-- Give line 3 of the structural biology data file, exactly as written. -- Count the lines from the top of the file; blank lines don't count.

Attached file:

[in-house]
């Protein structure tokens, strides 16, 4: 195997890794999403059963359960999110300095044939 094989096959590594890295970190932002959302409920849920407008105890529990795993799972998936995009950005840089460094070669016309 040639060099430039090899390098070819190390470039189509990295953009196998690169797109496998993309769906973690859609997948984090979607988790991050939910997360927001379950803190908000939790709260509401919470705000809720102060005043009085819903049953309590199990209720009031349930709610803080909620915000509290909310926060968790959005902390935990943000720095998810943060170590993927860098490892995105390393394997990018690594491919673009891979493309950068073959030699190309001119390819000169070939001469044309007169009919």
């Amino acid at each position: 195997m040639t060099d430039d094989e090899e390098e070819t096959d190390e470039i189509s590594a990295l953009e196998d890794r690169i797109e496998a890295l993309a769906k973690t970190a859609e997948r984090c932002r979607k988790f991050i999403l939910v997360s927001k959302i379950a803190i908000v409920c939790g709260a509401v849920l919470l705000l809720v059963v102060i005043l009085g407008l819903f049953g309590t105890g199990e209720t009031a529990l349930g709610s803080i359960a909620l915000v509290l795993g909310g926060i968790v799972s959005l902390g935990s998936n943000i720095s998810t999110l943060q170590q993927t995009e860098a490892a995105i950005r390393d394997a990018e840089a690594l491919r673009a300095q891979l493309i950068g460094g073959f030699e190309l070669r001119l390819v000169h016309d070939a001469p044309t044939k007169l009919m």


């Amino acid at each position: 195997m040639t060099d430039d094989e090899e390098e070819t096959d190390e470039i189509s590594a990295l953009e196998d890794r690169i797109e496998a890295l993309a769906k973690t970190a859609e997948r984090c932002r979607k988790f991050i999403l939910v997360s927001k959302i379950a803190i908000v409920c939790g709260a509401v849920l919470l705000l809720v059963v102060i005043l009085g407008l819903f049953g309590t105890g199990e209720t009031a529990l349930g709610s803080i359960a909620l915000v509290l795993g909310g926060i968790v799972s959005l902390g935990s998936n943000i720095s998810t999110l943060q170590q993927t995009e860098a490892a995105i950005r390393d394997a990018e840089a690594l491919r673009a300095q891979l493309i950068g460094g073959f030699e190309l070669r001119l390819v000169h016309d070939a001469p044309t044939k007169l009919m």